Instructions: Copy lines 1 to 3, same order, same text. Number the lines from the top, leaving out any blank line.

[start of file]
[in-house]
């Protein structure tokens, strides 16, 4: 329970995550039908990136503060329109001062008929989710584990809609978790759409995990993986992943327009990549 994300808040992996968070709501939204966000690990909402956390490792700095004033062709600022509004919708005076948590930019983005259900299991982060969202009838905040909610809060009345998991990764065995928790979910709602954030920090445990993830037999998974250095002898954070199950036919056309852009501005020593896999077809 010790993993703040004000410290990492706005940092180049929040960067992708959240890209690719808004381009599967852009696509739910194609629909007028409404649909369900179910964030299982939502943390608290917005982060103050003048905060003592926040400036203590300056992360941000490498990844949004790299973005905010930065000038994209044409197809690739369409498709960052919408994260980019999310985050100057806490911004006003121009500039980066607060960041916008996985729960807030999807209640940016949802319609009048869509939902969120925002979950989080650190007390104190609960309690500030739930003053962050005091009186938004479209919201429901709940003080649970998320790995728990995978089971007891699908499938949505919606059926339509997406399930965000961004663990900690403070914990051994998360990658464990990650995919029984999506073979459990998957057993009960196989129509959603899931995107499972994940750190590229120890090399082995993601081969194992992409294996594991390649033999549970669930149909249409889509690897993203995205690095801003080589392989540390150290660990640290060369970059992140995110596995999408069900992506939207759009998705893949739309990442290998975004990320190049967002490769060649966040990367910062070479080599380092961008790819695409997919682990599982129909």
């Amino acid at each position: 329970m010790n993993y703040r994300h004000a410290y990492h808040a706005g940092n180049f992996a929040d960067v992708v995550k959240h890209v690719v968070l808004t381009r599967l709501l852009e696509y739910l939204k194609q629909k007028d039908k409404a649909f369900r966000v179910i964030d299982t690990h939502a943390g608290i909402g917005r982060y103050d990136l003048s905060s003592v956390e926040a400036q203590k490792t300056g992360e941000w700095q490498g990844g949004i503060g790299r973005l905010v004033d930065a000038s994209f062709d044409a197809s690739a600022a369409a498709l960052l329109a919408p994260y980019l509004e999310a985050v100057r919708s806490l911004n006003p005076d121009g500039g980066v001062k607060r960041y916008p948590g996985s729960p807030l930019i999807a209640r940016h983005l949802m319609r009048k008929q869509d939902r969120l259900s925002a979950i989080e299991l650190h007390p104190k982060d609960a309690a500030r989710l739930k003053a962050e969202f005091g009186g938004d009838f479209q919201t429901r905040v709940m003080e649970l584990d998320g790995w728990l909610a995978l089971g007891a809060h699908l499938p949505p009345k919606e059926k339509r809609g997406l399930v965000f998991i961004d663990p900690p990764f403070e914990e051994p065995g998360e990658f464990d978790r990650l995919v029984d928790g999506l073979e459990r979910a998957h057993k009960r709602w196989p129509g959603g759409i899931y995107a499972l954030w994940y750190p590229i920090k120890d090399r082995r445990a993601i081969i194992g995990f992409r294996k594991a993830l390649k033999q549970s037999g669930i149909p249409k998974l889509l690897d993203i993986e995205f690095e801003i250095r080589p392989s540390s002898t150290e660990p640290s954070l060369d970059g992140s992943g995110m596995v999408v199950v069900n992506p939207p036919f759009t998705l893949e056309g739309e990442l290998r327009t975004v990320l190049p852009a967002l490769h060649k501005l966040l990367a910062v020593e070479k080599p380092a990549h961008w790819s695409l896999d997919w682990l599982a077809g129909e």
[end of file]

[in-house]
């Protein structure tokens, strides 16, 4: 329970995550039908990136503060329109001062008929989710584990809609978790759409995990993986992943327009990549 994300808040992996968070709501939204966000690990909402956390490792700095004033062709600022509004919708005076948590930019983005259900299991982060969202009838905040909610809060009345998991990764065995928790979910709602954030920090445990993830037999998974250095002898954070199950036919056309852009501005020593896999077809 010790993993703040004000410290990492706005940092180049929040960067992708959240890209690719808004381009599967852009696509739910194609629909007028409404649909369900179910964030299982939502943390608290917005982060103050003048905060003592926040400036203590300056992360941000490498990844949004790299973005905010930065000038994209044409197809690739369409498709960052919408994260980019999310985050100057806490911004006003121009500039980066607060960041916008996985729960807030999807209640940016949802319609009048869509939902969120925002979950989080650190007390104190609960309690500030739930003053962050005091009186938004479209919201429901709940003080649970998320790995728990995978089971007891699908499938949505919606059926339509997406399930965000961004663990900690403070914990051994998360990658464990990650995919029984999506073979459990998957057993009960196989129509959603899931995107499972994940750190590229120890090399082995993601081969194992992409294996594991390649033999549970669930149909249409889509690897993203995205690095801003080589392989540390150290660990640290060369970059992140995110596995999408069900992506939207759009998705893949739309990442290998975004990320190049967002490769060649966040990367910062070479080599380092961008790819695409997919682990599982129909």
């Amino acid at each position: 329970m010790n993993y703040r994300h004000a410290y990492h808040a706005g940092n180049f992996a929040d960067v992708v995550k959240h890209v690719v968070l808004t381009r599967l709501l852009e696509y739910l939204k194609q629909k007028d039908k409404a649909f369900r966000v179910i964030d299982t690990h939502a943390g608290i909402g917005r982060y103050d990136l003048s905060s003592v956390e926040a400036q203590k490792t300056g992360e941000w700095q490498g990844g949004i503060g790299r973005l905010v004033d930065a000038s994209f062709d044409a197809s690739a600022a369409a498709l960052l329109a919408p994260y980019l509004e999310a985050v100057r919708s806490l911004n006003p005076d121009g500039g980066v001062k607060r960041y916008p948590g996985s729960p807030l930019i999807a209640r940016h983005l949802m319609r009048k008929q869509d939902r969120l259900s925002a979950i989080e299991l650190h007390p104190k982060d609960a309690a500030r989710l739930k003053a962050e969202f005091g009186g938004d009838f479209q919201t429901r905040v709940m003080e649970l584990d998320g790995w728990l909610a995978l089971g007891a809060h699908l499938p949505p009345k919606e059926k339509r809609g997406l399930v965000f998991i961004d663990p900690p990764f403070e914990e051994p065995g998360e990658f464990d978790r990650l995919v029984d928790g999506l073979e459990r979910a998957h057993k009960r709602w196989p129509g959603g759409i899931y995107a499972l954030w994940y750190p590229i920090k120890d090399r082995r445990a993601i081969i194992g995990f992409r294996k594991a993830l390649k033999q549970s037999g669930i149909p249409k998974l889509l690897d993203i993986e995205f690095e801003i250095r080589p392989s540390s002898t150290e660990p640290s954070l060369d970059g992140s992943g995110m596995v999408v199950v069900n992506p939207p036919f759009t998705l893949e056309g739309e990442l290998r327009t975004v990320l190049p852009a967002l490769h060649k501005l966040l990367a910062v020593e070479k080599p380092a990549h961008w790819s695409l896999d997919w682990l599982a077809g129909e």